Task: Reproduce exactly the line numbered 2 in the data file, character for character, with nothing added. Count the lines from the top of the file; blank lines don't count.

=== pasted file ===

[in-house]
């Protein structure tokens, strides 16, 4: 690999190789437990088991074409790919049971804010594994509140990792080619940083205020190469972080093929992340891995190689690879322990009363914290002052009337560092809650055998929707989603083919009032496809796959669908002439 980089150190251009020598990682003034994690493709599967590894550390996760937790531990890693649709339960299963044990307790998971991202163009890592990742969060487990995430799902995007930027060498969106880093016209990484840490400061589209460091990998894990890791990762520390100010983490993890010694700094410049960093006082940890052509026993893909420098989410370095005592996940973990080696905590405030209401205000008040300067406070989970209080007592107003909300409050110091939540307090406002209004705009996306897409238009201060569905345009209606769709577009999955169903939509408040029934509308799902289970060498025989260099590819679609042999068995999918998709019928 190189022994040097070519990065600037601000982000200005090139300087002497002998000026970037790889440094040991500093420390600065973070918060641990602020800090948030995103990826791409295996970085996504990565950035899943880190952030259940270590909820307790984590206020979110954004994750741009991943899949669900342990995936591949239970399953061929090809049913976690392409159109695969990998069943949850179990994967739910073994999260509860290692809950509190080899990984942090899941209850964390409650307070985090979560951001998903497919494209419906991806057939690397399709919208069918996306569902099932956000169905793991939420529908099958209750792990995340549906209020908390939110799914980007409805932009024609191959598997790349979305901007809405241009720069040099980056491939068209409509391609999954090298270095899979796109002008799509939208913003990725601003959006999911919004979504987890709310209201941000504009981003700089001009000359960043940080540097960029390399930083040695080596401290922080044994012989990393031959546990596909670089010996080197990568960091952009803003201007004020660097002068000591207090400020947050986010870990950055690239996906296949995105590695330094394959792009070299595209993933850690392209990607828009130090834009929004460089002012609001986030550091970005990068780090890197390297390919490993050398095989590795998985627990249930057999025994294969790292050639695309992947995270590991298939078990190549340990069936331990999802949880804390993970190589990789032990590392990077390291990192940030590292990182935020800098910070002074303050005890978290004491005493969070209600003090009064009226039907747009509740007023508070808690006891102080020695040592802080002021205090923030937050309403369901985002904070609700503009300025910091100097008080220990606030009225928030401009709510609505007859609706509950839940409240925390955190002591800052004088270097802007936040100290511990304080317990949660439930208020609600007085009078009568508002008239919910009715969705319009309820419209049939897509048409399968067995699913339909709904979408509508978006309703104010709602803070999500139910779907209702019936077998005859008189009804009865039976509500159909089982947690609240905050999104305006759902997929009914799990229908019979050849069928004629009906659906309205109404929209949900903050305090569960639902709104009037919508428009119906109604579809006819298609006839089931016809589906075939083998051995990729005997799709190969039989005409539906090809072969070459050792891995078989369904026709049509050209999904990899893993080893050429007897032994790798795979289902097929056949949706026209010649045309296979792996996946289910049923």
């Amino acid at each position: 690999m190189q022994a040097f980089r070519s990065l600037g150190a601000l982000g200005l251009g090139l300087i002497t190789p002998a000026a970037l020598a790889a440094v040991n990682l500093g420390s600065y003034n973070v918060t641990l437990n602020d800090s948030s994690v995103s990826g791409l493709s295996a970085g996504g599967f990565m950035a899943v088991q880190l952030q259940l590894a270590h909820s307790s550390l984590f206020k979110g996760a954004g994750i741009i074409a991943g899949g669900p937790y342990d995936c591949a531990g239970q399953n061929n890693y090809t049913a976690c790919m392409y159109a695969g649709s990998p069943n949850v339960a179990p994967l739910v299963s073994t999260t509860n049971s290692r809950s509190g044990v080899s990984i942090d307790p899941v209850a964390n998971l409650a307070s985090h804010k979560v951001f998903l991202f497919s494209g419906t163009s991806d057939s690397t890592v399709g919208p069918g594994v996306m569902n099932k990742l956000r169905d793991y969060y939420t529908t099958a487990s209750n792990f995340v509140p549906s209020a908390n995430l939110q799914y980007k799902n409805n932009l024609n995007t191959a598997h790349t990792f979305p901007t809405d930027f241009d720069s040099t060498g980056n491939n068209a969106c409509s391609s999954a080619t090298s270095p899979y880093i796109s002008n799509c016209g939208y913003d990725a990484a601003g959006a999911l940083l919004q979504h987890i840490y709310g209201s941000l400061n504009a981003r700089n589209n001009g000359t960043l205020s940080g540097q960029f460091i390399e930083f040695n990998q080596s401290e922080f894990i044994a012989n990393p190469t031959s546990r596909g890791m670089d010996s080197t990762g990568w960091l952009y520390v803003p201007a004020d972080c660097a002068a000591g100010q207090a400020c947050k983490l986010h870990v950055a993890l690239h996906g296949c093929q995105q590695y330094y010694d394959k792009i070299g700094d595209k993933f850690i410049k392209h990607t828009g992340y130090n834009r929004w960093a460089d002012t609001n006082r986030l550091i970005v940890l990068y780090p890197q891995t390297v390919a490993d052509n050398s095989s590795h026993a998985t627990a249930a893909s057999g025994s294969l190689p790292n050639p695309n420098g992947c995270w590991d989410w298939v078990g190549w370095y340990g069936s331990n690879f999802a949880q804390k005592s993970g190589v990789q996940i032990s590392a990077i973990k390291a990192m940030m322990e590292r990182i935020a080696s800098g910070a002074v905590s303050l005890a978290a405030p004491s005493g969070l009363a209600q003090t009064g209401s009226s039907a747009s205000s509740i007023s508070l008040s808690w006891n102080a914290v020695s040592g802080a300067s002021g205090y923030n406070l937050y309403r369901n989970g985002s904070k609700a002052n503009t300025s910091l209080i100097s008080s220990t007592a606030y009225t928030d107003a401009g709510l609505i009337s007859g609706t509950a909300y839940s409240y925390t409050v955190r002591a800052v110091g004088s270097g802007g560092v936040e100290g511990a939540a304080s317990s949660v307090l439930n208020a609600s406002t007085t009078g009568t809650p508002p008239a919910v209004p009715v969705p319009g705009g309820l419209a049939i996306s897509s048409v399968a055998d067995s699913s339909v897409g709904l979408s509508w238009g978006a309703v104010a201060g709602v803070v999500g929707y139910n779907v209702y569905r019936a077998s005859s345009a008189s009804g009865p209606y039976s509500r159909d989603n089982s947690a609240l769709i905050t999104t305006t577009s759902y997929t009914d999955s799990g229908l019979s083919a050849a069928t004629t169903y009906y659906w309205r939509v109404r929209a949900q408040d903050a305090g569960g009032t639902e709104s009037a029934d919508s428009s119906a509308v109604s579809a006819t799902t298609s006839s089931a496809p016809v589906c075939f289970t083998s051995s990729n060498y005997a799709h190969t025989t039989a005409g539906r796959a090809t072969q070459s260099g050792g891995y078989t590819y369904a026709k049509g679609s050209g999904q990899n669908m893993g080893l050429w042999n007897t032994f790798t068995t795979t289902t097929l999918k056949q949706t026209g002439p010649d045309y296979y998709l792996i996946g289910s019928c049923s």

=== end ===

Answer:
């Protein structure tokens, strides 16, 4: 690999190789437990088991074409790919049971804010594994509140990792080619940083205020190469972080093929992340891995190689690879322990009363914290002052009337560092809650055998929707989603083919009032496809796959669908002439 980089150190251009020598990682003034994690493709599967590894550390996760937790531990890693649709339960299963044990307790998971991202163009890592990742969060487990995430799902995007930027060498969106880093016209990484840490400061589209460091990998894990890791990762520390100010983490993890010694700094410049960093006082940890052509026993893909420098989410370095005592996940973990080696905590405030209401205000008040300067406070989970209080007592107003909300409050110091939540307090406002209004705009996306897409238009201060569905345009209606769709577009999955169903939509408040029934509308799902289970060498025989260099590819679609042999068995999918998709019928 190189022994040097070519990065600037601000982000200005090139300087002497002998000026970037790889440094040991500093420390600065973070918060641990602020800090948030995103990826791409295996970085996504990565950035899943880190952030259940270590909820307790984590206020979110954004994750741009991943899949669900342990995936591949239970399953061929090809049913976690392409159109695969990998069943949850179990994967739910073994999260509860290692809950509190080899990984942090899941209850964390409650307070985090979560951001998903497919494209419906991806057939690397399709919208069918996306569902099932956000169905793991939420529908099958209750792990995340549906209020908390939110799914980007409805932009024609191959598997790349979305901007809405241009720069040099980056491939068209409509391609999954090298270095899979796109002008799509939208913003990725601003959006999911919004979504987890709310209201941000504009981003700089001009000359960043940080540097960029390399930083040695080596401290922080044994012989990393031959546990596909670089010996080197990568960091952009803003201007004020660097002068000591207090400020947050986010870990950055690239996906296949995105590695330094394959792009070299595209993933850690392209990607828009130090834009929004460089002012609001986030550091970005990068780090890197390297390919490993050398095989590795998985627990249930057999025994294969790292050639695309992947995270590991298939078990190549340990069936331990999802949880804390993970190589990789032990590392990077390291990192940030590292990182935020800098910070002074303050005890978290004491005493969070209600003090009064009226039907747009509740007023508070808690006891102080020695040592802080002021205090923030937050309403369901985002904070609700503009300025910091100097008080220990606030009225928030401009709510609505007859609706509950839940409240925390955190002591800052004088270097802007936040100290511990304080317990949660439930208020609600007085009078009568508002008239919910009715969705319009309820419209049939897509048409399968067995699913339909709904979408509508978006309703104010709602803070999500139910779907209702019936077998005859008189009804009865039976509500159909089982947690609240905050999104305006759902997929009914799990229908019979050849069928004629009906659906309205109404929209949900903050305090569960639902709104009037919508428009119906109604579809006819298609006839089931016809589906075939083998051995990729005997799709190969039989005409539906090809072969070459050792891995078989369904026709049509050209999904990899893993080893050429007897032994790798795979289902097929056949949706026209010649045309296979792996996946289910049923």